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From the Library

of

SIR EDWARD BURNETT TYLOR, KNT.,

D.C.L., F,R.S.

The first Reader and Professor of Anthropology

in the University of Oxford.

Presented to the Radcliffe Trustees

by

DAME ANNA REBECCA TYLOR,

June, 1917.

f. 29

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THE WIT AND WISDOM OF LORD LYTTON.

[TO THE EDITOR OF THE “ SPECTATOR."] SIR,In your notice of “The Wit and Wisdom of Lord Lytton,” you ask, with reference to myself, “ Why did he not remind us—though it be not always true—that the worst possible use you can put a man to is to hang him po” Will you let mé answer at once, for the simple reason that the Earl of Clarendon was the one who, early in the seventeenth century, when descanting, “in his younger dayes," upon “The Disparity between Buckingham and Essex,” first employed the phrase that “hanging was the worst use man could be put to." See "Reliquiæ Wottonianæ," p. 201, a rare collection, made, according to its title-page, "by the curious pencil of the ever memorable Sir Henry Wotton, Kt.,late Provost of Eaton College,” and originally published in 1651 by Izaac Walton.-I am, Sir, &c., Athenceum Club, January 1st.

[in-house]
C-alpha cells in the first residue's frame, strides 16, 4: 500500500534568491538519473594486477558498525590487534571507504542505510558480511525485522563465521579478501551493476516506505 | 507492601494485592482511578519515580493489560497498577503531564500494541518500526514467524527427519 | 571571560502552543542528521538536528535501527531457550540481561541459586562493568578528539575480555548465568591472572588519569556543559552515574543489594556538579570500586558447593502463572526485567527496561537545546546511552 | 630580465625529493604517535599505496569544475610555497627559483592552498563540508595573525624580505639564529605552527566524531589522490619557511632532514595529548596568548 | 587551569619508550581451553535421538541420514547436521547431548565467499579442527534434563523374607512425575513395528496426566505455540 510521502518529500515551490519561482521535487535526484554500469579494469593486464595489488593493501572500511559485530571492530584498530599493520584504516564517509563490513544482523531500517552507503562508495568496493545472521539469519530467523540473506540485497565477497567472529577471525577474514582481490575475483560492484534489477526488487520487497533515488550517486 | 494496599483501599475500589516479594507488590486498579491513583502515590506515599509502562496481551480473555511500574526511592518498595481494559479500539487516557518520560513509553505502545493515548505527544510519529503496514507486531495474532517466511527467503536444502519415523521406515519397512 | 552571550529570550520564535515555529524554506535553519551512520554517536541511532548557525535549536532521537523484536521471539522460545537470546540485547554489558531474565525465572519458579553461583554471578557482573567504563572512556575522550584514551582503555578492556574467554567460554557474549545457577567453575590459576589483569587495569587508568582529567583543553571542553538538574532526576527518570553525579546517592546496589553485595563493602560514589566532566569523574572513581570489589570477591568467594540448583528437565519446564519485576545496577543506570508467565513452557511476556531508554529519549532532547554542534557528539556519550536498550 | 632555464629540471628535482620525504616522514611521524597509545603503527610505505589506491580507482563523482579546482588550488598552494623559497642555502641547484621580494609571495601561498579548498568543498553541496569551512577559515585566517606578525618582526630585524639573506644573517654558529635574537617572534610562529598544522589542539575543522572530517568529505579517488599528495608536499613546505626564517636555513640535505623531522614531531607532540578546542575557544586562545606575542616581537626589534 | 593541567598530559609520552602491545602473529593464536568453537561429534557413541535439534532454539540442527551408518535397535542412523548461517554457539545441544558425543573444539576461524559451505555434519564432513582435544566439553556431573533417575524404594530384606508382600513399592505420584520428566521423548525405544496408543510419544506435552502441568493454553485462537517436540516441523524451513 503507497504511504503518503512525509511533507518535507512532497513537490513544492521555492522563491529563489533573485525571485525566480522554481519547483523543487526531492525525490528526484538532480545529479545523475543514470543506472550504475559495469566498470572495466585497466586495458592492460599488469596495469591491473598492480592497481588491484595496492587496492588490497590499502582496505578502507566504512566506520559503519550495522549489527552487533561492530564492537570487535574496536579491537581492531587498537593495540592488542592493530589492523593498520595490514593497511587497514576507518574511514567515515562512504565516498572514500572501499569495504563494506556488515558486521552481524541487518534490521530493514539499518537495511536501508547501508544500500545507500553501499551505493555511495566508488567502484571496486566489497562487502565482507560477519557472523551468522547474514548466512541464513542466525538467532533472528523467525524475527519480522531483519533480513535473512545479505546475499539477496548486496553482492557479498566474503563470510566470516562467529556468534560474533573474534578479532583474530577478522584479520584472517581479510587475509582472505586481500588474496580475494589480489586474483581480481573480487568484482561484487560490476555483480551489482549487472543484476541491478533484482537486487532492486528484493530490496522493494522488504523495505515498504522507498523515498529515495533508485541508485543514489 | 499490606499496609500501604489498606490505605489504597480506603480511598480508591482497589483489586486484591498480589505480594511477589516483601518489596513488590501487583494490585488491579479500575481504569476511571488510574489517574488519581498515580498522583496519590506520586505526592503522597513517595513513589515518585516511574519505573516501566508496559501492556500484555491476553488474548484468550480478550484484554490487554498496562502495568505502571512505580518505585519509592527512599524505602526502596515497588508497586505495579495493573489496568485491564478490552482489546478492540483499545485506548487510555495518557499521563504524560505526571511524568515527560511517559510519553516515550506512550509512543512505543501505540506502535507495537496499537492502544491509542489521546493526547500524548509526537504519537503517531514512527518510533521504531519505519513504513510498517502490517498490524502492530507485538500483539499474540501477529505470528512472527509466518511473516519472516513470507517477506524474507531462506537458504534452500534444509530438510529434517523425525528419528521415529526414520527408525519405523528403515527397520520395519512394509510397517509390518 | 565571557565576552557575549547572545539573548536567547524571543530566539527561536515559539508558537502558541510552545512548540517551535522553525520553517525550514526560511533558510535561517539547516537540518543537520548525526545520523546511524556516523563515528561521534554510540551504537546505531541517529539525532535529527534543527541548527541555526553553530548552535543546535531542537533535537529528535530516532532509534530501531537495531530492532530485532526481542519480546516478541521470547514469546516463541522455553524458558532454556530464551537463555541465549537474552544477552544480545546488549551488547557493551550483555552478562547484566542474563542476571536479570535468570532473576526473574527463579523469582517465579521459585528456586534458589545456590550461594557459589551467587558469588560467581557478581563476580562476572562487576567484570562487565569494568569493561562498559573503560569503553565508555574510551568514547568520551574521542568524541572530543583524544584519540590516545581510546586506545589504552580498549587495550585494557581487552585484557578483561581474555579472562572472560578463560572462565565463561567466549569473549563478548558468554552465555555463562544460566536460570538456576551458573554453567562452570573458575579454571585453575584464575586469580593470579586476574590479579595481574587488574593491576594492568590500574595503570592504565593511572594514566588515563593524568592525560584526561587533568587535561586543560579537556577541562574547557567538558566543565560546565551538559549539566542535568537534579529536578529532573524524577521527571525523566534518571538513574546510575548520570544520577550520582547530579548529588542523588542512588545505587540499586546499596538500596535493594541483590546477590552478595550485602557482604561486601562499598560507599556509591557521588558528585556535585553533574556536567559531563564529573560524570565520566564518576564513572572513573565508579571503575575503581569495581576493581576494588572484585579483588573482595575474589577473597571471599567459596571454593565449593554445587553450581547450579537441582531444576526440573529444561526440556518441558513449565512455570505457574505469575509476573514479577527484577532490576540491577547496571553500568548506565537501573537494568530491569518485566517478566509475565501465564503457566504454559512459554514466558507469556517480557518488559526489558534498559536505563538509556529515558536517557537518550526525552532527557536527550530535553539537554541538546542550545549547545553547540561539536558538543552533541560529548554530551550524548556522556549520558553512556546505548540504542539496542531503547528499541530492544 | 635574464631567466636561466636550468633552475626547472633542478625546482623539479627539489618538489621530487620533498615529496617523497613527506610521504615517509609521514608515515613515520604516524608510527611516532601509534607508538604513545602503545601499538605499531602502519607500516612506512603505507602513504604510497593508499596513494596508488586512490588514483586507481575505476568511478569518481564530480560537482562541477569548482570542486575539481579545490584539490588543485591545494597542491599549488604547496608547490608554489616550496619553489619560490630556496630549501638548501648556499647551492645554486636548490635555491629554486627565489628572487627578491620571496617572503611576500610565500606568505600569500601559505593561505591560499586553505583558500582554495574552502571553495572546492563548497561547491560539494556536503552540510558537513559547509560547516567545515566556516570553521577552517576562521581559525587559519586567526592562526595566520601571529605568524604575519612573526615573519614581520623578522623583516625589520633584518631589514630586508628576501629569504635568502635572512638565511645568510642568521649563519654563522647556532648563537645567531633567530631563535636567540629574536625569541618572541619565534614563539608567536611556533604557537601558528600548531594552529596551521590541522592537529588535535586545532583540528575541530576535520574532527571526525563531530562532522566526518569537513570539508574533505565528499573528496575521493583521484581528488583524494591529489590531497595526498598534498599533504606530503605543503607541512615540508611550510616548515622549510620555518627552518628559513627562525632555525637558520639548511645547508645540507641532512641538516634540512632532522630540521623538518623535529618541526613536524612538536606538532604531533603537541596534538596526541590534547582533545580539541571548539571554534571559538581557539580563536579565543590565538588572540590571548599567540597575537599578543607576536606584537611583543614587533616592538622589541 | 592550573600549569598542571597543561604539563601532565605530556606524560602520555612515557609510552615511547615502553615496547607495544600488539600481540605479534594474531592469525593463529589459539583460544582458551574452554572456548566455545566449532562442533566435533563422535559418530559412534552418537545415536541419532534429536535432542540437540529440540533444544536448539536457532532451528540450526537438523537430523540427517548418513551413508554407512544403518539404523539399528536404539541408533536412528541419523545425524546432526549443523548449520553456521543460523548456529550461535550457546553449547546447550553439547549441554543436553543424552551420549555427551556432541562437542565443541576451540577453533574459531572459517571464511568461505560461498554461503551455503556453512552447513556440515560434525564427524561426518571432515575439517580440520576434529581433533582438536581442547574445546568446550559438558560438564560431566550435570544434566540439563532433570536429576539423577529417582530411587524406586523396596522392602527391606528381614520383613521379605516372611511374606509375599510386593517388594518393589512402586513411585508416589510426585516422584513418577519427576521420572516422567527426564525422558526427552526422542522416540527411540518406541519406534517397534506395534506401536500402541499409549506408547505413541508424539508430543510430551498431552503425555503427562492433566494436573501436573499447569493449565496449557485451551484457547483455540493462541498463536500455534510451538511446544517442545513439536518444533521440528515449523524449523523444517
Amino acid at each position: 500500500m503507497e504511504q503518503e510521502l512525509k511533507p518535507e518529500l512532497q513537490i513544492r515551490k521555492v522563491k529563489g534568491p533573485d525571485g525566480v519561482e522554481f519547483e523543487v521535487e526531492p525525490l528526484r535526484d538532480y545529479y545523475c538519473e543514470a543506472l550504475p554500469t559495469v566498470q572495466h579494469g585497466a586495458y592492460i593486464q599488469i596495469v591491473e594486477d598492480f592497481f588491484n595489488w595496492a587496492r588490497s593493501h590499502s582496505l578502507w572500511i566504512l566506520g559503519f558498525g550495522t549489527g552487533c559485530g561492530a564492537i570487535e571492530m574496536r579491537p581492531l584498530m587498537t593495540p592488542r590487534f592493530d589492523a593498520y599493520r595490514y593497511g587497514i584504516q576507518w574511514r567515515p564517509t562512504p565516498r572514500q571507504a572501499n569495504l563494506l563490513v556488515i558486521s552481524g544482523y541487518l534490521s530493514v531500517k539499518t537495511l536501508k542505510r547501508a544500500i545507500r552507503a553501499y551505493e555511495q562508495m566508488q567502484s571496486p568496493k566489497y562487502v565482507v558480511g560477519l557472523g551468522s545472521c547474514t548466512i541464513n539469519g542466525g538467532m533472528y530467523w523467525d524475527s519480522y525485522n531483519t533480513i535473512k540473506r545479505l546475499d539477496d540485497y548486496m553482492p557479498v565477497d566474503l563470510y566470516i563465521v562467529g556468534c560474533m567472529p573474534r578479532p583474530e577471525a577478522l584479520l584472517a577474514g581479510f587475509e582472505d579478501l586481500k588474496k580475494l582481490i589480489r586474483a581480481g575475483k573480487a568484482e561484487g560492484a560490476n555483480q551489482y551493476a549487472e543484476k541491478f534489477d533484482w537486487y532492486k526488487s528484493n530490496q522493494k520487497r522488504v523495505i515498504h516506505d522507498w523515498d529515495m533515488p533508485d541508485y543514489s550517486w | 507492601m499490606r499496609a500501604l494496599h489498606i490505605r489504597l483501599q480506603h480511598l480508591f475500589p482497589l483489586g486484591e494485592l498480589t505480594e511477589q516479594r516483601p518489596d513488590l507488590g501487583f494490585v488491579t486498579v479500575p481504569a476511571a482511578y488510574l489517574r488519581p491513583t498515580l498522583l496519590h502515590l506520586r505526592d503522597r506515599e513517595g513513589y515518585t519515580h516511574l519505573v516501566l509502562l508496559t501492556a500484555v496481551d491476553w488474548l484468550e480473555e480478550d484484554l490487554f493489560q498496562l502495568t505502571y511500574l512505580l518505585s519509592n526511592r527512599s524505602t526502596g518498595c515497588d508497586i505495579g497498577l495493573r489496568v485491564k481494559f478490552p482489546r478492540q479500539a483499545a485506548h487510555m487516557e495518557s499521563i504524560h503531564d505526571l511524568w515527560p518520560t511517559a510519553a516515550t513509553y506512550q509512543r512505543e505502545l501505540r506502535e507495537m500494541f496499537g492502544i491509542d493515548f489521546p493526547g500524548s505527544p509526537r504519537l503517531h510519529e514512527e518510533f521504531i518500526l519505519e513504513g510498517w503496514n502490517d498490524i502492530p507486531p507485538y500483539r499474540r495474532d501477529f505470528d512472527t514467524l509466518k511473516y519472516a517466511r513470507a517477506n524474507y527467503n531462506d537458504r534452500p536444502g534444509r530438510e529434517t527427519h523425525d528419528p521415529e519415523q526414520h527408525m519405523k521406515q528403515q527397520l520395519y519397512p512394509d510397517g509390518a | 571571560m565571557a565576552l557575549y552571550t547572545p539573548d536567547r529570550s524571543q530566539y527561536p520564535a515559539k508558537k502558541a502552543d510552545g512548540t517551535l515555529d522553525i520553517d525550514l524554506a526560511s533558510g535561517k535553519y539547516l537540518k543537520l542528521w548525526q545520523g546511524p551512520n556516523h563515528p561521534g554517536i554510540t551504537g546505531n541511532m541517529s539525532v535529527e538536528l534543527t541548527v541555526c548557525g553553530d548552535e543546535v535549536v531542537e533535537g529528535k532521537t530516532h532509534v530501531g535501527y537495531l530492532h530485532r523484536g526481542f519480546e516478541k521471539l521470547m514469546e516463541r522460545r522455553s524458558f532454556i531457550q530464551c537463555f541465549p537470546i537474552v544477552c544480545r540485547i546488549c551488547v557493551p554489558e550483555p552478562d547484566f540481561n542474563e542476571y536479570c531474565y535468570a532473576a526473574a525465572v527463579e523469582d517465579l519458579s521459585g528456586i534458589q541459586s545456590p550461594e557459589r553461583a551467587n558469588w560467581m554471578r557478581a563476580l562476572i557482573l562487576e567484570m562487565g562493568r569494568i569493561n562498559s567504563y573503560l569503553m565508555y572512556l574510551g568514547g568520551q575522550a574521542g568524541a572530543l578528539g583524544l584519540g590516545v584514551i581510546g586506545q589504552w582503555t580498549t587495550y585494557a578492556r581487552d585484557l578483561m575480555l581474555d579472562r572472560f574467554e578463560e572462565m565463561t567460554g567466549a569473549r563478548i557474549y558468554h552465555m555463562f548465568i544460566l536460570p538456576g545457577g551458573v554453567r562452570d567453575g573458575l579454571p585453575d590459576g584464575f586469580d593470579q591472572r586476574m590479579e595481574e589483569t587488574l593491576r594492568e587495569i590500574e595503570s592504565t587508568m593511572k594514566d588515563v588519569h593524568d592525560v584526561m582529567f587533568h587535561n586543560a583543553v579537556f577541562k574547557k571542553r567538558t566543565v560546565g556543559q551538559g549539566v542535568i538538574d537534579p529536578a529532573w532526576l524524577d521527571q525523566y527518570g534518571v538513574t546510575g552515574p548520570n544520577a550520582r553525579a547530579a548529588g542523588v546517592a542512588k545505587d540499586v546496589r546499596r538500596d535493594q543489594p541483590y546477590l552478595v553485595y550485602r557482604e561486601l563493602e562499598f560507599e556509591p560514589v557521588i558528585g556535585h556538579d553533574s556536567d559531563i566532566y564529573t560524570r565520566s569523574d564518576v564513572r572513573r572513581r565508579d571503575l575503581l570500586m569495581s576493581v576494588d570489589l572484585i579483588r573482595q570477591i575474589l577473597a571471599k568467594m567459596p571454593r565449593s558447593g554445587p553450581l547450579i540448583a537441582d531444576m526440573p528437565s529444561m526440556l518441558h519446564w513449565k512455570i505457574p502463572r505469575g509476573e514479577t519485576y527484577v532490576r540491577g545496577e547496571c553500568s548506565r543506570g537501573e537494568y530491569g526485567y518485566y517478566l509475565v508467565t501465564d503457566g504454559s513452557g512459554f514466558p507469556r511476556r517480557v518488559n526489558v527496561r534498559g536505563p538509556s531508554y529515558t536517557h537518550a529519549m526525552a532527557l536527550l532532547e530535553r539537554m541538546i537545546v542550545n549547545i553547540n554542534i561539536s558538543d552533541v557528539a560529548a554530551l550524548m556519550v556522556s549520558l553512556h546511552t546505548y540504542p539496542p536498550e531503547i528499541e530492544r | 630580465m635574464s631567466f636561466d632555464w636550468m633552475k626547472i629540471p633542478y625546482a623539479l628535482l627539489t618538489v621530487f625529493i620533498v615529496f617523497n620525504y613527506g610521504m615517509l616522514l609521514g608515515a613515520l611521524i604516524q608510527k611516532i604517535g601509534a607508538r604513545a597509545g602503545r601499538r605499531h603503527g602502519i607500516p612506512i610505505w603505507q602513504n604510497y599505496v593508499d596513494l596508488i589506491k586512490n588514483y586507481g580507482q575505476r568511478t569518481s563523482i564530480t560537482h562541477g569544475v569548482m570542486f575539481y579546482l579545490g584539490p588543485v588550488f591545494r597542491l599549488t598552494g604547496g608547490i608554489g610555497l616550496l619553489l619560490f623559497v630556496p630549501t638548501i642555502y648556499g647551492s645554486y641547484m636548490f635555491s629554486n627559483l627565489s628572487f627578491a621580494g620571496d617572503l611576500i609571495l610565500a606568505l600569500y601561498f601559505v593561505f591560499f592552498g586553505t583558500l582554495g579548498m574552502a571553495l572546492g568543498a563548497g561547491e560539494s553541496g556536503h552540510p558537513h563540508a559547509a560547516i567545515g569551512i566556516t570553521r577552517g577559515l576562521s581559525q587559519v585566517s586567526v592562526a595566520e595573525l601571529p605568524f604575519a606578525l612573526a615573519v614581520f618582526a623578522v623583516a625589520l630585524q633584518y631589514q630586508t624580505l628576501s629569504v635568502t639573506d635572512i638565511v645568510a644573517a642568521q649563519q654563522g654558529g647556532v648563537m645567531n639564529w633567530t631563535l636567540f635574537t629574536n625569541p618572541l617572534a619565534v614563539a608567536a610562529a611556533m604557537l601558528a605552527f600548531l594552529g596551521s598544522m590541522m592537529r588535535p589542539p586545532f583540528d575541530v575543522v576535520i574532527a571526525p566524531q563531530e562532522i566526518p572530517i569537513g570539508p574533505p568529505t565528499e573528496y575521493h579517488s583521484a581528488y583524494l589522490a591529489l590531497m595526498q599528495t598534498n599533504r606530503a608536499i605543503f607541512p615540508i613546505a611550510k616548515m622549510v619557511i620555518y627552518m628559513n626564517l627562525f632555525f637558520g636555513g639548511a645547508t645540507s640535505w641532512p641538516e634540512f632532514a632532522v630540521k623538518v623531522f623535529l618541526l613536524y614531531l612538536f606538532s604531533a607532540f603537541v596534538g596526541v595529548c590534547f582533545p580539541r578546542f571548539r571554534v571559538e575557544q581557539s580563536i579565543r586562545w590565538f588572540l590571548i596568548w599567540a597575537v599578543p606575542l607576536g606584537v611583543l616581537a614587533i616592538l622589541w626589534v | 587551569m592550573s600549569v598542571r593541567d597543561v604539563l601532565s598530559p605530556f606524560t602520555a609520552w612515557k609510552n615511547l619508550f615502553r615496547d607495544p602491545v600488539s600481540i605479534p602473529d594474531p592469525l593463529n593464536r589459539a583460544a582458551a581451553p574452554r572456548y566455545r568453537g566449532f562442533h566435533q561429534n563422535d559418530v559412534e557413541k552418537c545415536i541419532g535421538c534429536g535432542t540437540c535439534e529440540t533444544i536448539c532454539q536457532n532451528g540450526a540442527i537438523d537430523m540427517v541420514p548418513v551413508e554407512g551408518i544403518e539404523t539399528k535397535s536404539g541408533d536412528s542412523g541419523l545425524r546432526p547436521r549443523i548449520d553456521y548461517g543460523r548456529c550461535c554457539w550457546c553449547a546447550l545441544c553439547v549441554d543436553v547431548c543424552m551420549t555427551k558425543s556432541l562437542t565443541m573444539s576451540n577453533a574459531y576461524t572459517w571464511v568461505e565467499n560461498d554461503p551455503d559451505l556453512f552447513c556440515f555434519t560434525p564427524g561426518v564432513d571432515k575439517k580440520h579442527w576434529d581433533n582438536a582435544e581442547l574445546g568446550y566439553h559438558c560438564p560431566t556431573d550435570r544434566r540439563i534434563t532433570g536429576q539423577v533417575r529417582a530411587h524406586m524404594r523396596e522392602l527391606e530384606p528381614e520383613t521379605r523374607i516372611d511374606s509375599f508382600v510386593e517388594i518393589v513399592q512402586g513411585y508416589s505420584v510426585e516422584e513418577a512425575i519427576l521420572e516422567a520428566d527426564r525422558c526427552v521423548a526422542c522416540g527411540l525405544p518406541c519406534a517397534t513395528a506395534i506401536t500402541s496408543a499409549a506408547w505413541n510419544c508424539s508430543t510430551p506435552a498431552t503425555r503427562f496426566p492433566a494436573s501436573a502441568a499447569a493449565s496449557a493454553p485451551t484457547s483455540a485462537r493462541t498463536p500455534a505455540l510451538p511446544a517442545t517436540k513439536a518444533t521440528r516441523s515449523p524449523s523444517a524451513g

CHARLES KENT.

. Spectator fau. 6h1

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SIR E

The fi

of SUTULOAD, tion of the paragraph in question, "in relation agony inflicted” (upon the human race), “ is on heartening of all the moral symptoms of o Sir, &c., Manchester, January 1st.

HEN [We have always favoured experiments in ordinary diseases like cattle-plague, which iny illness at most, and hold out hope of an im against any serious epidemic. The inoculat a totally different thing, involving a very torture for a result which, even if attaine would use, since the bite of a mad dog is probable enough to justify a serious, if not tion. What would Professor Roscoe say inducing diseases of the most agonising ch even in convicts under sentence of death right have we to inflict these agonies on

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